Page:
The beer represents a golden age for Verviers; an age when the town was once considered to be the Wool Capital of the World – something that perhaps only Bradford in the UK, Monchengladbach in Germany, and Roubaix in France could have equally lain claim to. In fact even now these places are twinned! The wool, or “soft gold” as it was once known locally was said to be of such a high quality due to the quality of the water from the Vesdres river which flowed through the town. Although the wool industry may have waned somewhat over the years, the town of Verviers is now more recently famous for its water. It is regarded as a Ville d’eau (water town), with the showcase being the Parcours des Fontaines (Route of the Fountains).

The beer itself was surprisingly good. I had picked it up quite some time ago in a great ramshackle beer store in Annevoie, and have never ever come across it since. It poured a hazy blonde with some floating yeast, although it soon settled nicely. It hit the palate with an impressive fruitiness with just enough spice to keep it interesting. I would say if you see this beer sitting on a dusty shelf somewhere – give it a home.

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Filed under 7, Belgian Strong Ale, Val Dieu

#127 – Val Dieu Biere du Noel

#127 - Val Dieu Biere du Noel

Size: 330 ml

ABV: 7 %

There was a time when I seemed to drink an endless swathe of Abbey beers, but its been a while since I was able to talk purely about an Abbey. In fact the Abbaye d’Aulne (#60) was about the last monastic history lesson.

The Abbey of Val Dieu started way back in 1216 as a tiny settlement, following the migration of a few monks from the Maastricht area who were looking for an uninhabited haven to settle in. This place, now Aubel, deep in the east of modern day Belgium, they decided to call Val-Dieu – the Valley of God, such was the splendid location. Here the monks were able to reap the land, brew beer and live to the Cistercian ways (#94).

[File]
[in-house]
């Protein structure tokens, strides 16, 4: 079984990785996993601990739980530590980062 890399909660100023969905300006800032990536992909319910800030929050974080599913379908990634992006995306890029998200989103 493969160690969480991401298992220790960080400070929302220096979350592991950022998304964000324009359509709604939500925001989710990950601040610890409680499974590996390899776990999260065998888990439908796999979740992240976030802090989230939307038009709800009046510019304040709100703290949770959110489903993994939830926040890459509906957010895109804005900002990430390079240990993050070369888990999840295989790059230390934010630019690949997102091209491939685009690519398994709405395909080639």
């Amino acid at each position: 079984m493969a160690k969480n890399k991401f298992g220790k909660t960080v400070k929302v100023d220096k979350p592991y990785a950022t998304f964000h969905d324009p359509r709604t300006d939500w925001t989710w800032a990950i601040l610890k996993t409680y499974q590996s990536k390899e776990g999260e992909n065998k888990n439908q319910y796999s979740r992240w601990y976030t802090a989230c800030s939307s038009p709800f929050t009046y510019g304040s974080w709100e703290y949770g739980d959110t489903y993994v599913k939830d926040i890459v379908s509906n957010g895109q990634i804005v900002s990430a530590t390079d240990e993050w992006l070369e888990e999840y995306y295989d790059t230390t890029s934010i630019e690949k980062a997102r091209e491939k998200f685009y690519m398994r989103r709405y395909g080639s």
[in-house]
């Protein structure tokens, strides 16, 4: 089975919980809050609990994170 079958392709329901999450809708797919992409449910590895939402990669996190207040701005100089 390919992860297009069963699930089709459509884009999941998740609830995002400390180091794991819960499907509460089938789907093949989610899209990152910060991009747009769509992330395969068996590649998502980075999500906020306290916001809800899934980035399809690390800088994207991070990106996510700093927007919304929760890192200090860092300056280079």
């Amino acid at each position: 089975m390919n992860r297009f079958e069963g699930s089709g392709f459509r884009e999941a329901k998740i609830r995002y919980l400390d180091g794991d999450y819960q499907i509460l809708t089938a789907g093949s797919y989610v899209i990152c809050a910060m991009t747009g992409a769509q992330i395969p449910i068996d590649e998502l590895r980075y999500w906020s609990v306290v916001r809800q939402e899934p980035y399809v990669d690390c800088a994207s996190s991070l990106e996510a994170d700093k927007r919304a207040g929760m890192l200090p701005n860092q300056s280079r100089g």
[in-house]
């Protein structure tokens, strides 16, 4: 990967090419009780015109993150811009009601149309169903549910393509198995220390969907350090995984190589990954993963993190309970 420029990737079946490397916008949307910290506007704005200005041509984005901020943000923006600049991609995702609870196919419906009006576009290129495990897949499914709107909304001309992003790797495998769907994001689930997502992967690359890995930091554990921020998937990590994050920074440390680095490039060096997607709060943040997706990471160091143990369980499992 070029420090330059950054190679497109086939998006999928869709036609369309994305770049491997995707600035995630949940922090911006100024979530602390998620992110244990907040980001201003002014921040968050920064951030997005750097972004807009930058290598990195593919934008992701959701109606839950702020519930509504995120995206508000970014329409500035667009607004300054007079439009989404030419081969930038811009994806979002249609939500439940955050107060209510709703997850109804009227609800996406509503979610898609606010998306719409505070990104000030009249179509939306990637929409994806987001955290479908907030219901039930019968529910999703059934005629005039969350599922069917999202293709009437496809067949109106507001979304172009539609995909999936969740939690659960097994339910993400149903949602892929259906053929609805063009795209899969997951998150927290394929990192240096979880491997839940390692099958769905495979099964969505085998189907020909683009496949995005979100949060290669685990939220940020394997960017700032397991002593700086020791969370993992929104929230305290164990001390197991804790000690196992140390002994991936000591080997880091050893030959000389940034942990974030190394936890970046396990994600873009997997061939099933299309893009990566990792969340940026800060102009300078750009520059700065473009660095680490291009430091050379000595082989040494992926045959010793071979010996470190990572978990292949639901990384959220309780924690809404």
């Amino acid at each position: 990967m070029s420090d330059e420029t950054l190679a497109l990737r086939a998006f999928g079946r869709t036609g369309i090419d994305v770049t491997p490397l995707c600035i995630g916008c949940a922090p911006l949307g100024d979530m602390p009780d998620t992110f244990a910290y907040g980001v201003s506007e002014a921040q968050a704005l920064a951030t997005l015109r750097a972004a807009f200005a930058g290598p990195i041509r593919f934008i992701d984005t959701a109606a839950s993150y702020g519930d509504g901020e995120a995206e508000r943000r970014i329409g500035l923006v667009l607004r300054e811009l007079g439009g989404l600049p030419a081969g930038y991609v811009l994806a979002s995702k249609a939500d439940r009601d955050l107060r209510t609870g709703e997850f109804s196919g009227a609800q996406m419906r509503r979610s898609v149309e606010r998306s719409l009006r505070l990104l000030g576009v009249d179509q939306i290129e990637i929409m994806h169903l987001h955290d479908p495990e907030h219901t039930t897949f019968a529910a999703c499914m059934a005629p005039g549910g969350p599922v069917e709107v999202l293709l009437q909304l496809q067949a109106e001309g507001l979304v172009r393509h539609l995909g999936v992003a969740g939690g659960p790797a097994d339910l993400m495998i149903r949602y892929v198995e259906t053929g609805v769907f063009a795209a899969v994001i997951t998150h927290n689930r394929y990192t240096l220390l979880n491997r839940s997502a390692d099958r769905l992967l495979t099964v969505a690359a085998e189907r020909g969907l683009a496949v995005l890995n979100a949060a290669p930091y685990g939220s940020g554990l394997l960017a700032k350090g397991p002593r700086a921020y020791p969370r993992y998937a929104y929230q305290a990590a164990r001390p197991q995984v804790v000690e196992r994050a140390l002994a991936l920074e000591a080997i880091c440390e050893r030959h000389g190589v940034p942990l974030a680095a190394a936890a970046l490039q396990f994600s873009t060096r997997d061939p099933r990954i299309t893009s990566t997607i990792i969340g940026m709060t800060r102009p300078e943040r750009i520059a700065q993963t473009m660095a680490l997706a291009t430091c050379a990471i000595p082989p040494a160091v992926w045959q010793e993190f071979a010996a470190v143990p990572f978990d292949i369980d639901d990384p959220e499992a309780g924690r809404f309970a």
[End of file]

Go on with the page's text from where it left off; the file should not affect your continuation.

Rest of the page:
The original church buildings didn’t last long though as in 1287 the War of Succession in the Duchy of Limburg caused irreperable damage. She was rebuilt again only to be destroyed in 1574 during the Eighty Years War, and then again by the armies of Louis XIV in 1683. Shortly after this the Abbey began to flourish as one of the most renowned in the country under the jurisdiction of Jean Dubois, but bad luck of course struck again during the French Revolution, and she was destroyed for the fourth time.

It would be a slow return for former glories as between 1749 and 1844 the once regal premises remained empty becoming eaten by the ravages of time. A local monk who had lived through the Revolution, and four monks from Bornem eventually restored the Abbey, which survived as a working Abbey until 2001. Since then it has been home to a small Cistercian community, and of course a brewery.

The Val Dieu Biere de Noel was a fairly solid amberish Christmas beer with good legs and a yeasty topping – the head dissipating into what looked like a trail of amoebas. The beer was too inherently thin to be a classic, but was powerful enough on the taste buds to be enjoyable. I melted back into the sofa and let the last vestiges of the weekend wash over me.

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Filed under 6, Abbey Beer, Belgian Strong Ale, Christmas Beer, Val Dieu